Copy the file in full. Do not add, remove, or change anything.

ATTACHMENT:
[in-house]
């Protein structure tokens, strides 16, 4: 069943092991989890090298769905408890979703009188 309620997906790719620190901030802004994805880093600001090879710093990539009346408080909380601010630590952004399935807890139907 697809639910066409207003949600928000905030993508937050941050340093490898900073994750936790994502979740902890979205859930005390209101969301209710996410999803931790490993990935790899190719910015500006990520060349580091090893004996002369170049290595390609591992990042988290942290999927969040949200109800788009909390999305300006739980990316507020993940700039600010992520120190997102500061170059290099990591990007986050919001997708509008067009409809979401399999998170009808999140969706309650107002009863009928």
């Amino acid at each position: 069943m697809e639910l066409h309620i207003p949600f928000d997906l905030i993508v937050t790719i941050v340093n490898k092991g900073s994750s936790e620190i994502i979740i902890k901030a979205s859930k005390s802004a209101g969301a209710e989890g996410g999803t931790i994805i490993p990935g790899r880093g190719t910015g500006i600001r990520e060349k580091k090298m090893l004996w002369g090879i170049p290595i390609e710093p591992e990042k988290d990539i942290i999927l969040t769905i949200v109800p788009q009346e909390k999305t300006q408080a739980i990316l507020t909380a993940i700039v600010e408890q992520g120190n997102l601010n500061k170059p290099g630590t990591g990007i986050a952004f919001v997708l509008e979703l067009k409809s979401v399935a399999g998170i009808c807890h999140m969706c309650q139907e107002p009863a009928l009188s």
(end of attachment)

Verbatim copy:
[in-house]
């Protein structure tokens, strides 16, 4: 069943092991989890090298769905408890979703009188 309620997906790719620190901030802004994805880093600001090879710093990539009346408080909380601010630590952004399935807890139907 697809639910066409207003949600928000905030993508937050941050340093490898900073994750936790994502979740902890979205859930005390209101969301209710996410999803931790490993990935790899190719910015500006990520060349580091090893004996002369170049290595390609591992990042988290942290999927969040949200109800788009909390999305300006739980990316507020993940700039600010992520120190997102500061170059290099990591990007986050919001997708509008067009409809979401399999998170009808999140969706309650107002009863009928």
């Amino acid at each position: 069943m697809e639910l066409h309620i207003p949600f928000d997906l905030i993508v937050t790719i941050v340093n490898k092991g900073s994750s936790e620190i994502i979740i902890k901030a979205s859930k005390s802004a209101g969301a209710e989890g996410g999803t931790i994805i490993p990935g790899r880093g190719t910015g500006i600001r990520e060349k580091k090298m090893l004996w002369g090879i170049p290595i390609e710093p591992e990042k988290d990539i942290i999927l969040t769905i949200v109800p788009q009346e909390k999305t300006q408080a739980i990316l507020t909380a993940i700039v600010e408890q992520g120190n997102l601010n500061k170059p290099g630590t990591g990007i986050a952004f919001v997708l509008e979703l067009k409809s979401v399935a399999g998170i009808c807890h999140m969706c309650q139907e107002p009863a009928l009188s």